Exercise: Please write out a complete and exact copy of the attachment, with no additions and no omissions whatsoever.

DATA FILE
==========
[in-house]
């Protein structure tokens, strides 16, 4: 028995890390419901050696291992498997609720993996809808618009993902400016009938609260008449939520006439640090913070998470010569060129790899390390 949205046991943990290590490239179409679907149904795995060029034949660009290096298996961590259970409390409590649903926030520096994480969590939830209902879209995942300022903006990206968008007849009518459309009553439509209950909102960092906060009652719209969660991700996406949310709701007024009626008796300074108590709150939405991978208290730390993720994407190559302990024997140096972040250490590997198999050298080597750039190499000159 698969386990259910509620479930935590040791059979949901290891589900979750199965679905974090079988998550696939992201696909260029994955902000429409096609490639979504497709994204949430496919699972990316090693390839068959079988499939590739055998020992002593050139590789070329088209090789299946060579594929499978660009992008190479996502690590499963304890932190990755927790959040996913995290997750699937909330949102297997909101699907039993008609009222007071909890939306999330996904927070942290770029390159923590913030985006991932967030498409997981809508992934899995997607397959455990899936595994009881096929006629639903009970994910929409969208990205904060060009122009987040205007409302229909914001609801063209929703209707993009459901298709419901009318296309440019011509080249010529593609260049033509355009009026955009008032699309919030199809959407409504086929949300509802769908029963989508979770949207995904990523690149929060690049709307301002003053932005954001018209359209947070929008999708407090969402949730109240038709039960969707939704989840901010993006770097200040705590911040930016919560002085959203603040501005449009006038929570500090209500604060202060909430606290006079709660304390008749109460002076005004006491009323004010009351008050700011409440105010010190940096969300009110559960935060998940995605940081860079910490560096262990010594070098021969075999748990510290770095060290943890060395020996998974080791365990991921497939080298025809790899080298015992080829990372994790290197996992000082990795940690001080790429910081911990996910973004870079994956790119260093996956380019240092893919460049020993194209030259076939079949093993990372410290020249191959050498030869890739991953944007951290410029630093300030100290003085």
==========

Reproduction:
[in-house]
């Protein structure tokens, strides 16, 4: 028995890390419901050696291992498997609720993996809808618009993902400016009938609260008449939520006439640090913070998470010569060129790899390390 949205046991943990290590490239179409679907149904795995060029034949660009290096298996961590259970409390409590649903926030520096994480969590939830209902879209995942300022903006990206968008007849009518459309009553439509209950909102960092906060009652719209969660991700996406949310709701007024009626008796300074108590709150939405991978208290730390993720994407190559302990024997140096972040250490590997198999050298080597750039190499000159 698969386990259910509620479930935590040791059979949901290891589900979750199965679905974090079988998550696939992201696909260029994955902000429409096609490639979504497709994204949430496919699972990316090693390839068959079988499939590739055998020992002593050139590789070329088209090789299946060579594929499978660009992008190479996502690590499963304890932190990755927790959040996913995290997750699937909330949102297997909101699907039993008609009222007071909890939306999330996904927070942290770029390159923590913030985006991932967030498409997981809508992934899995997607397959455990899936595994009881096929006629639903009970994910929409969208990205904060060009122009987040205007409302229909914001609801063209929703209707993009459901298709419901009318296309440019011509080249010529593609260049033509355009009026955009008032699309919030199809959407409504086929949300509802769908029963989508979770949207995904990523690149929060690049709307301002003053932005954001018209359209947070929008999708407090969402949730109240038709039960969707939704989840901010993006770097200040705590911040930016919560002085959203603040501005449009006038929570500090209500604060202060909430606290006079709660304390008749109460002076005004006491009323004010009351008050700011409440105010010190940096969300009110559960935060998940995605940081860079910490560096262990010594070098021969075999748990510290770095060290943890060395020996998974080791365990991921497939080298025809790899080298015992080829990372994790290197996992000082990795940690001080790429910081911990996910973004870079994956790119260093996956380019240092893919460049020993194209030259076939079949093993990372410290020249191959050498030869890739991953944007951290410029630093300030100290003085």